Assess the patient's willingness to stop.

Assist patients who are willing to stop.

Arrange close follow-up.

Because of recent developments in the pharmacotherapy for smoking cessation, the US Public Health Service updated the practice guidelines for treating tobacco use and dependence and endorsed the use of this 5-step approach.7,8

The 5 A's outline is a brief clinical intervention that encompasses advice and counseling as major steps in smoking cessation.7,8 Physician communication about the benefits of smoking cessation and encouragement to quit have proved to be successful. Unfortunately, fewer than half of smokers report that they have ever been advised by their physician to quit smoking.9


The impact of even brief, 3- to 5-minute, counseling on smoking cessation has been demonstrated.26,27 Counseling should not be limited to the outpatient setting. In a study evaluating the effects of counseling on smoking cessation among 74 hospitalized patients with COPD, the counseled group had higher quit rates at 6 months' follow-up.28 All patients were advised to quit smoking, and half were provided with a self-help manual and brief, 15- to 20-minute, counseling sessions. A total of 58 patients were available for follow-up at 6 months. Quit rates at 6 months' follow-up were 33% for the counseled group and 21% for the control group.

The effects of counseling can be extended through the use of the telephone. In a study of 233 smokers, Wadland and colleagues29 found that 6 sessions of telephone counseling enhanced smoking cessation rates (21% for the telephone-counseled group vs 8% for the group that received usual care).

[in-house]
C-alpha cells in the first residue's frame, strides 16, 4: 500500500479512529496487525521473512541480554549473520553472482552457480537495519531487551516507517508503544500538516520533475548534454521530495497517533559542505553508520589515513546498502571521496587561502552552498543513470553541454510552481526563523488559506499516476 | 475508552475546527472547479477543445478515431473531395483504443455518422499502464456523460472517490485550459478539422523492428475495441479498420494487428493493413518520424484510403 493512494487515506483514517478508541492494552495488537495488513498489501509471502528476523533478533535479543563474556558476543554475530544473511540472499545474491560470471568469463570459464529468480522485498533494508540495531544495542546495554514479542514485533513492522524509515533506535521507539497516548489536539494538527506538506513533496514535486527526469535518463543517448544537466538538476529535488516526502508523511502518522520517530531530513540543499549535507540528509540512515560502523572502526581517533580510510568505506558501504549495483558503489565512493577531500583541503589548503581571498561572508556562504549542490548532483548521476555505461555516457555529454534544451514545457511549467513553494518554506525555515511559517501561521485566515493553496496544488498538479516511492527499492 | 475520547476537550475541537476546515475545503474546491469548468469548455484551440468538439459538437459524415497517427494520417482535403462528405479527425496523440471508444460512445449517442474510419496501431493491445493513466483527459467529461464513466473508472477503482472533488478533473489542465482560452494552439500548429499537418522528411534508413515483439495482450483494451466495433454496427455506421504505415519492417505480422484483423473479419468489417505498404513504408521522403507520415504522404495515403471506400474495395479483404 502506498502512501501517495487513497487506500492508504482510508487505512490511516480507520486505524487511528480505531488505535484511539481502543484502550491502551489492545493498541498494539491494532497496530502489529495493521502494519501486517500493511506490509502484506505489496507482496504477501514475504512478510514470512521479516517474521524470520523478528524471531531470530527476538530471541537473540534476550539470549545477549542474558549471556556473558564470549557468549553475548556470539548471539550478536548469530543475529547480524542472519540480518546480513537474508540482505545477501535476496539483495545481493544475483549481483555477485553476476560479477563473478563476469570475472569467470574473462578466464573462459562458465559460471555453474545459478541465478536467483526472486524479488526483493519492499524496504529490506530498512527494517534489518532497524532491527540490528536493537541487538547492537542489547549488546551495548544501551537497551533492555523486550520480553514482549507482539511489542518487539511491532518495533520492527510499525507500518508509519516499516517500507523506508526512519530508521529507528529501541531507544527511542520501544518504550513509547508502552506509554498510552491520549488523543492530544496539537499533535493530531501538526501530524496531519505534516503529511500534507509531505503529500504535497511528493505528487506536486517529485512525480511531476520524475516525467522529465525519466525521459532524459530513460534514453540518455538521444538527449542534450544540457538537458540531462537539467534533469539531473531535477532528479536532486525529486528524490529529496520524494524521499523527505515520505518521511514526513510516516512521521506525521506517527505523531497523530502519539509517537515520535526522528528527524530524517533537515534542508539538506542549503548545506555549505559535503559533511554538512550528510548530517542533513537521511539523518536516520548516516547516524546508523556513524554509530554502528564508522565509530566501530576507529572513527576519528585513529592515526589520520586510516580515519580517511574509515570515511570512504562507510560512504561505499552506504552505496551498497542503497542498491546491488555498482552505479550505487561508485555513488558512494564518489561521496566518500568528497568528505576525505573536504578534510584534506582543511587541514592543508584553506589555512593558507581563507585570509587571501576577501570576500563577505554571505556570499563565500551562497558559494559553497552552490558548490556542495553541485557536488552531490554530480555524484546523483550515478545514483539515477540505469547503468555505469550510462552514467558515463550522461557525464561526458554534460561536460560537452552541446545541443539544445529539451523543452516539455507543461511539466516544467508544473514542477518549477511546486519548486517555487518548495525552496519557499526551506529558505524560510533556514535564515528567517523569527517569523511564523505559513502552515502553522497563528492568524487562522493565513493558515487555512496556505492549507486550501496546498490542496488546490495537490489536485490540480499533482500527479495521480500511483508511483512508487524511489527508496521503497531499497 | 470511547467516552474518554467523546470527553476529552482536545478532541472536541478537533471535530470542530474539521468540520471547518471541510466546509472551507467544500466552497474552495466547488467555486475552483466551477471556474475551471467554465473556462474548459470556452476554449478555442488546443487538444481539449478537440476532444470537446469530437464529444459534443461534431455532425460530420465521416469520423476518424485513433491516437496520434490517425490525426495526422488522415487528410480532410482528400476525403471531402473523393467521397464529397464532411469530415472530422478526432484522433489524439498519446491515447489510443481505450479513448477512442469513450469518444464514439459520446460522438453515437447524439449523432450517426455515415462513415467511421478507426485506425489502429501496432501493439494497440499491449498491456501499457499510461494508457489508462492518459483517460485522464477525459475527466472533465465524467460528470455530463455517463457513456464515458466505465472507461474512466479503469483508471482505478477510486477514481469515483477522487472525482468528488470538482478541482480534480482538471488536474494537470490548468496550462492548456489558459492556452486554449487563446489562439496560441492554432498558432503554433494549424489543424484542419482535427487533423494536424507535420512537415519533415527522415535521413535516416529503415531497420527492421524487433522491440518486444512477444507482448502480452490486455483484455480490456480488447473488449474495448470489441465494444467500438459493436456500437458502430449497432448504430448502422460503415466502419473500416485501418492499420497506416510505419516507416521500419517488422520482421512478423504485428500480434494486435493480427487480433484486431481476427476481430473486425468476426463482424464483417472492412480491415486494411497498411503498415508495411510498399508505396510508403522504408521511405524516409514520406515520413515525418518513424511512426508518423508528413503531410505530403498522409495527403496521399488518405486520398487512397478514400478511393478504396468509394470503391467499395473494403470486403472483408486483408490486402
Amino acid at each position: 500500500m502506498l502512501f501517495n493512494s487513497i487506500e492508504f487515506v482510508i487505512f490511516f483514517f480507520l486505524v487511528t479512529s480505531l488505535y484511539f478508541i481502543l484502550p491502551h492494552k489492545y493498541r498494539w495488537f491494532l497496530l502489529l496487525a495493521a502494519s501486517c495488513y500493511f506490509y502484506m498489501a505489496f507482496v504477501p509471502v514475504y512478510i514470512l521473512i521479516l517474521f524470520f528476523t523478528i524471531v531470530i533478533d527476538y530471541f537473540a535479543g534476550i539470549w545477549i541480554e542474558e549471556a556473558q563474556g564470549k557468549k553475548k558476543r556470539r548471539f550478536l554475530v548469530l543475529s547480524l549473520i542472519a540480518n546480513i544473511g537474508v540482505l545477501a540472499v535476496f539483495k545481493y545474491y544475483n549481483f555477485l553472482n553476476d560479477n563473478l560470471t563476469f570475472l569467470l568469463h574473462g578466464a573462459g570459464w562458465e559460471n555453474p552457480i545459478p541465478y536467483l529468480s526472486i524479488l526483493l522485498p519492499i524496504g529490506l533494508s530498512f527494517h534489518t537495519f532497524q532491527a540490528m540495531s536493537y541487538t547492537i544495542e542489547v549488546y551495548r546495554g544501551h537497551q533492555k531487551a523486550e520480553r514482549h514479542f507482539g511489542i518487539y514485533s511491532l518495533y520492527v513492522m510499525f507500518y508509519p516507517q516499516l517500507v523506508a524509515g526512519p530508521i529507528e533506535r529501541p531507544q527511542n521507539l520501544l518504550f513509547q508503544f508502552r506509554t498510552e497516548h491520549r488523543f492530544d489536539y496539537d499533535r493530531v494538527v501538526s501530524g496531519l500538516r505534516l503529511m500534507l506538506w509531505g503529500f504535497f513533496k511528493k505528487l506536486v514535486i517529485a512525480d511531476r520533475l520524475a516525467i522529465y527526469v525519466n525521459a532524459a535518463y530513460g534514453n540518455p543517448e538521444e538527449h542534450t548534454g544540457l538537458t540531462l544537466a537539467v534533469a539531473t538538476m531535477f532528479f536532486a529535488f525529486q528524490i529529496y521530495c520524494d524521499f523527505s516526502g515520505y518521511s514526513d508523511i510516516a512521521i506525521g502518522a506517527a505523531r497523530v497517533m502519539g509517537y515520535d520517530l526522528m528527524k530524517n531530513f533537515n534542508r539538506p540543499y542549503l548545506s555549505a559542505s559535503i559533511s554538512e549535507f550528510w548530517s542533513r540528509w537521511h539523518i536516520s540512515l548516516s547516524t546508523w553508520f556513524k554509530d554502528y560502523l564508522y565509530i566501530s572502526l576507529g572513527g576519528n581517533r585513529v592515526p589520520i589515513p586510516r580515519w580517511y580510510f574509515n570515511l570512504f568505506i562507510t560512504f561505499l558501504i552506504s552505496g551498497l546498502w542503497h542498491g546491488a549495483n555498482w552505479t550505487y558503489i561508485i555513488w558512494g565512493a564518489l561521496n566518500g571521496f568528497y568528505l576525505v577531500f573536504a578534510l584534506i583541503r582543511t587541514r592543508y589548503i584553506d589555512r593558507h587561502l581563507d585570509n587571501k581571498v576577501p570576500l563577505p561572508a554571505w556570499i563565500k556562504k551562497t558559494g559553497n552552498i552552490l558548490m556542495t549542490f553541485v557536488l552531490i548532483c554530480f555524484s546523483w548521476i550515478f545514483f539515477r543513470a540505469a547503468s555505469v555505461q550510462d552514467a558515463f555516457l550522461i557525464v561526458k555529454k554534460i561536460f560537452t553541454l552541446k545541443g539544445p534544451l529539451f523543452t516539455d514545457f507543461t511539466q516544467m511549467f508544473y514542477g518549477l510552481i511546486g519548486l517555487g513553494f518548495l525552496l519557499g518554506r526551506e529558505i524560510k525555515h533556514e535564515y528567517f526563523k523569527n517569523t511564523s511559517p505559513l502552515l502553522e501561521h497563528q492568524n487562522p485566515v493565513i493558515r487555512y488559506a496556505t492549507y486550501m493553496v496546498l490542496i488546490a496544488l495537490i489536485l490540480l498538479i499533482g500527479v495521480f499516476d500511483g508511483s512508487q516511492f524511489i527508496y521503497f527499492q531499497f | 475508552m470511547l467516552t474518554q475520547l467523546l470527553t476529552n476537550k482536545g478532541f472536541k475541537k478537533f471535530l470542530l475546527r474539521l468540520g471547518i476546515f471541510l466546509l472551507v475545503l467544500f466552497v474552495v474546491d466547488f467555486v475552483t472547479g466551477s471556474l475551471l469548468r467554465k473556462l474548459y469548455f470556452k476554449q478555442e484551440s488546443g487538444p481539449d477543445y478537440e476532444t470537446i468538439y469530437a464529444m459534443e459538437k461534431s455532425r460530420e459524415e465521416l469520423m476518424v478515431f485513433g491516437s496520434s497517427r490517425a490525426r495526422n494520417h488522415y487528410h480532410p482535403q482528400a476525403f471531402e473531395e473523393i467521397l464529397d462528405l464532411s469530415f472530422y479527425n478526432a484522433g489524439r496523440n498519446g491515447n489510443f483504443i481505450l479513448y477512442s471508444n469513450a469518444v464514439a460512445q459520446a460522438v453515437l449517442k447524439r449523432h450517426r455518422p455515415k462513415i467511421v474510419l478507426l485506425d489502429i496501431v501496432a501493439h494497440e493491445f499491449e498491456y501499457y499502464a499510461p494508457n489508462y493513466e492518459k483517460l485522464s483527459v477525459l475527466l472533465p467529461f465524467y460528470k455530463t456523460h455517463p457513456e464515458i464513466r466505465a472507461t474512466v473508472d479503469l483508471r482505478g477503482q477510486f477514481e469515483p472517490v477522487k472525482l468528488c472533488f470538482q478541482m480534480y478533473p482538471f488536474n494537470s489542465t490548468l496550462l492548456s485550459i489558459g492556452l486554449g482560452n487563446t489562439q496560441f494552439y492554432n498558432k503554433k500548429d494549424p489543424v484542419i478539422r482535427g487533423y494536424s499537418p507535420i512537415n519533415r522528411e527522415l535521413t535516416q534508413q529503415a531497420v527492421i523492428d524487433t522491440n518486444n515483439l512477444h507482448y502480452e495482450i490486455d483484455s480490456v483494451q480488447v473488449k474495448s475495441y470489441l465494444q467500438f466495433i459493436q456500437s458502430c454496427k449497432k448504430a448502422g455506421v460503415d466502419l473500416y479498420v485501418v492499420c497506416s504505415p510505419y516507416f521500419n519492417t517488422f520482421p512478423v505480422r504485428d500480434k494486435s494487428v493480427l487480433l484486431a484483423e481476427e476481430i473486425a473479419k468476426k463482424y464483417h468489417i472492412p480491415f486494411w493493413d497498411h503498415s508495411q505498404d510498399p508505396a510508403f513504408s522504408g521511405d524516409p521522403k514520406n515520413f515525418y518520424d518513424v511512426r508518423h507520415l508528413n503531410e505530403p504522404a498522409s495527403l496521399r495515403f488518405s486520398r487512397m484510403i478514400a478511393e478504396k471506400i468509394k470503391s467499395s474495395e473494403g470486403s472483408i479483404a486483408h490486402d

The FDA has approved 5 products for smoking cessation, including nicotine gum; nicotine transdermal patch; nicotine nasal spray; nicotine inhaler; and a nonnicotine agent, sustained-release bupropion.30,31 The US Public Health Service recommends that all smokers, with the exception of women who are pregnant or breast-feeding, adolescents, and those with medical contraindications, should consider pharmacotherapy for smoking cessation.7,8 Medical contraindications include severe reactive airways disease in patients considering nicotine nasal spray.7,8 Pregnant smokers should first be encouraged to quit without pharmacologic aid.7,8

Cost and lack of insurance coverage may be a barrier for some patients in obtaining pharmacologic aid for smoking cessation. The Box lists the typical costs of drug therapy.

Nicotine gum. Nicotine polacrilex gum is available over the counter in 2- and 4-mg strengths. The gum can be chewed every 1 to 2 hours for a maximum of 60 mg/d.30 The typical dose is 10 pieces per day. The recommended duration of therapy is 1 to 3 months.7,8

The gum should be chewed slowly until a peppery, minty taste becomes apparent and then "parked" between the cheek and gum to facilitate nicotine absorption. Chewing is resumed when the taste fades, and the "chew/park" steps should be repeated until the taste completely fades. Approximately 50% of the nicotine is released in the mouth and is absorbed through the mucosa. The gum should be chewed and parked for about 30 minutes.7,8 Common side effects of nicotine gum include jaw ache and dyspepsia.30

One study found an increased cessation rate with the 4-mg dose compared with the 2-mg dose for high-dependence smokers, but not for low-dependence smokers.32 The participants were classified as high-nicotine-dependent or low-nicotine-dependent based on the Fagerstrom test. They were randomly assigned to receive placebo or 2- or 4-mg nicotine gum.

Of the 608 persons, 92 were abstinent at 1 year. One-year quit rates for the low-nicotine-dependent smokers were as follows: 11% for placebo, 18% for 2-mg gum, and 17% for 4-mg gum. One-year quit rates for the high-nicotine-dependent smokers were as follows: 8% for placebo, 20% for 2-mg gum, and 26% for 4-mg gum.